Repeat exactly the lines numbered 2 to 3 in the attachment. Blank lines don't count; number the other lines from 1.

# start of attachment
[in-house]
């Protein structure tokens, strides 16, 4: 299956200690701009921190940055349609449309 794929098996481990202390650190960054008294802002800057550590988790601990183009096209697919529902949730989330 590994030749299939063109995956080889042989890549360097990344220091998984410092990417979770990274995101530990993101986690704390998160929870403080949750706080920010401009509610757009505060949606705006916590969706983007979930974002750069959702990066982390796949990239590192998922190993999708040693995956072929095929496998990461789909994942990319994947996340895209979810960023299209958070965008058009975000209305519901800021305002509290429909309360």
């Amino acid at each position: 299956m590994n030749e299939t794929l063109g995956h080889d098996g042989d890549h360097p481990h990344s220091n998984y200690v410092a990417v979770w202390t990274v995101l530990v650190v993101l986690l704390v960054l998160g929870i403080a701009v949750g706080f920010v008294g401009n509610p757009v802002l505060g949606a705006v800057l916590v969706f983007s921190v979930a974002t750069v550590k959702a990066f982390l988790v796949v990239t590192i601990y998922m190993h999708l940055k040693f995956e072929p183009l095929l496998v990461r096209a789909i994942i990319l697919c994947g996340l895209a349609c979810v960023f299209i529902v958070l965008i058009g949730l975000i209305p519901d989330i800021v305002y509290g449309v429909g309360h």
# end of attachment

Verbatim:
């Protein structure tokens, strides 16, 4: 299956200690701009921190940055349609449309 794929098996481990202390650190960054008294802002800057550590988790601990183009096209697919529902949730989330 590994030749299939063109995956080889042989890549360097990344220091998984410092990417979770990274995101530990993101986690704390998160929870403080949750706080920010401009509610757009505060949606705006916590969706983007979930974002750069959702990066982390796949990239590192998922190993999708040693995956072929095929496998990461789909994942990319994947996340895209979810960023299209958070965008058009975000209305519901800021305002509290429909309360």
């Amino acid at each position: 299956m590994n030749e299939t794929l063109g995956h080889d098996g042989d890549h360097p481990h990344s220091n998984y200690v410092a990417v979770w202390t990274v995101l530990v650190v993101l986690l704390v960054l998160g929870i403080a701009v949750g706080f920010v008294g401009n509610p757009v802002l505060g949606a705006v800057l916590v969706f983007s921190v979930a974002t750069v550590k959702a990066f982390l988790v796949v990239t590192i601990y998922m190993h999708l940055k040693f995956e072929p183009l095929l496998v990461r096209a789909i994942i990319l697919c994947g996340l895209a349609c979810v960023f299209i529902v958070l965008i058009g949730l975000i209305p519901d989330i800021v305002y509290g449309v429909g309360h």